4 Tbsp (clarified) butter

1 Tbsp olive oil

salt and freshly ground black pepper

Preparation

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Season the guinea fowl breasts with salt and freshly ground black pepper.

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Vacuum seal them with fresh thyme and cook sous-vide for 3 hours at 57ºC/135ºF. This time and temperature combination is enough to pasteurize the guinea fowl, and due to the low temperature the meat will be tender and juicy rather than dry.

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Scrub the salsify under running water to remove most of the dirt.

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Use gloves to peel the salsify. They give off a sticky juice that will stain your hands and is difficult to wash off. Salsify are known as “kitchen maid’s sorrow” in the Netherlands (keukenmeidenverdriet) because of this.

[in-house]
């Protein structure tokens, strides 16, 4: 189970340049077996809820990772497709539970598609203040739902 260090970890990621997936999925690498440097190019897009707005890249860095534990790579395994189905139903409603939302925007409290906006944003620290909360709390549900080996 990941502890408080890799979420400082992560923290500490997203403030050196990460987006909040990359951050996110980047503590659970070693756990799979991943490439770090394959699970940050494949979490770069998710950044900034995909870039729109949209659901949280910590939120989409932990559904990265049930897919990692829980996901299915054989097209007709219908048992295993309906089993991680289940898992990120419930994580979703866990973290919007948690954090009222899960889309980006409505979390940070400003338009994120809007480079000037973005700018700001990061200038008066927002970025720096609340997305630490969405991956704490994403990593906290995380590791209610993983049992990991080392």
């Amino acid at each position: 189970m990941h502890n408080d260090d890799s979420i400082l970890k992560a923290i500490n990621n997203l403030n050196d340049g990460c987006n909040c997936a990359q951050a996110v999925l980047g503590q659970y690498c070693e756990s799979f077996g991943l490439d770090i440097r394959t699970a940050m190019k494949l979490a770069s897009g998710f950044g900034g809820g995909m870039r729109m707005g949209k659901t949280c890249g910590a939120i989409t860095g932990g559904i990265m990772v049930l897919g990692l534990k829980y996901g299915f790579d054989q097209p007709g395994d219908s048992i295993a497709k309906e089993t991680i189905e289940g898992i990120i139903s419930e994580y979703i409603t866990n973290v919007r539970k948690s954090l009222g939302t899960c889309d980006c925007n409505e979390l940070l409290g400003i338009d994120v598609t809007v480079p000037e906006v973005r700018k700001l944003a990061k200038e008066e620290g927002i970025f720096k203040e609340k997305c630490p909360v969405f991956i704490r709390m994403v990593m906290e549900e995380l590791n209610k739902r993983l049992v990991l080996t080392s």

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Cut off the ends of the salsify and peel them. Cut them into 8 cm (3″) pieces.

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Put them into a bowl of water to which you have added some lemon juice or powdered vitamin C. The vitamin C (powder or from the lemon) will prevent the salsify from turning brown.

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Season the salsify with salt and vacuum seal them with some olive oil.

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Cook them sous-vide for 15 minutes at 88ºC/190ºF. Since the sous-vide cooker was already occupied for the guinea fowl, I did this in a regular pot with a digital thermometer. For cooking vegetables it is OK if you manage to keep the temperature between 85ºC and 90ºC (or between 185ºF and 195ºF).